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Thursday, 19 January 2017
Gambia political crisis: What happens next?
Yahya Jammeh is refusing to stand down and has the support of his army chief
A political crisis in The Gambia appears to be coming to a head, with Senegalese troops massing on the border as a deadline for President Yahya Jammeh to step down came and went without any apparent change of heart from him. Mr Jammeh has refused to admit defeat in last month's elections and is still trying to hold on to his position. What happens next?
Why are there troops on the border?
Ecowas, the Economic Community of West African States, has mandated Senegal, which almost surrounds The Gambia, to spearhead military intervention, but only as a last resort and with the backing of the UN Security Council.
Wednesday was meant to be Mr Jammeh's last official day in office, but parliament extended his presidency by three more months. Still, Senegal set a deadline of midnight GMT for him to step down.
"If no political solution is found, we will step in," Col Abdou Ndiaye, a spokesman for the Senegalese military, was quoted as saying by Reuters news agency.
Nigeria has also sent aircraft and troops to Senegal, and deployed a warship.
Senegal has reportedly circulated a draft UN Security Council Resolution that would back Ecowas taking "all necessary measures" to get Mr Jammeh to step down.
What is the significance of the state of emergency?
Mr Jammeh's declaration of a state of emergency on his penultimate day in office has raised the stakes in his battle to remain in power.
The Gambian president said the state of emergency would prevent a power vacuum while the Supreme Court considered his legal challenge to December's election result. It cannot sit until at least May, due to a lack of judges, who must be provided by The Gambia's West African neighbours.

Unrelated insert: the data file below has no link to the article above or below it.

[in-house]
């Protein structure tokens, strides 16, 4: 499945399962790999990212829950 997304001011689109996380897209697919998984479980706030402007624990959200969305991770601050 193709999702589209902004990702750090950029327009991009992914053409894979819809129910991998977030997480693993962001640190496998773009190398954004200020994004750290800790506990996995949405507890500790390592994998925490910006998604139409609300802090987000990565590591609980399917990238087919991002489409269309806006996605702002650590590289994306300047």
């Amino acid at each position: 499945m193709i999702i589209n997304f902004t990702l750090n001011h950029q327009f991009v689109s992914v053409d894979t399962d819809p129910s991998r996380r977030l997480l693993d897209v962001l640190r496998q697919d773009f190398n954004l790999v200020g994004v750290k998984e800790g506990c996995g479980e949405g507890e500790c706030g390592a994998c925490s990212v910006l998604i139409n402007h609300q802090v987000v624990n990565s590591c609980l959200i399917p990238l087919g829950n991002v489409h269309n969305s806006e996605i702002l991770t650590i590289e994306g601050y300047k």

Analysts said the move, along with parliament's extension of his term, clearly signalled his rejection of mediation efforts.
Where does this leave the election winner, Adama Barrow?
Mr Barrow, who is in neighbouring Senegal, said before the declaration of the state of emergency that his inauguration would go ahead on Thursday on Gambian territory.
The plan was for the swearing-in ceremony to take place at the National Stadium in Bakau but, given Mr Jammeh's latest moves, those plans must now be viewed as being in severe doubt.
There had also been no word on who would conduct the swearing-in - it is usually done by the country's chief justice but lawyers say that, under the Gambian constitution, this is not necessary and it could be carried out even by a commissioner of oaths.
How are the Gambian people reacting?
Tension is high in the Gambian capital, Banjul, over concerns that the political conflict will continue to escalate. Checkpoints across the city are being manned by heavily armed security forces.
Thousands of people have fled to neighbouring countries or rural areas, fearing that violence may erupt. Before the declaration of the state of emergency, Mr Barrow's coalition urged Gambians to "exercise restraint, observe the rule of law and not to respond to provocation".
The BBC's Umaru Fofana, who is in Banjul, says people there are petrified. They are stocking up on food and water. Everyone is praying for a peaceful resolution, he says.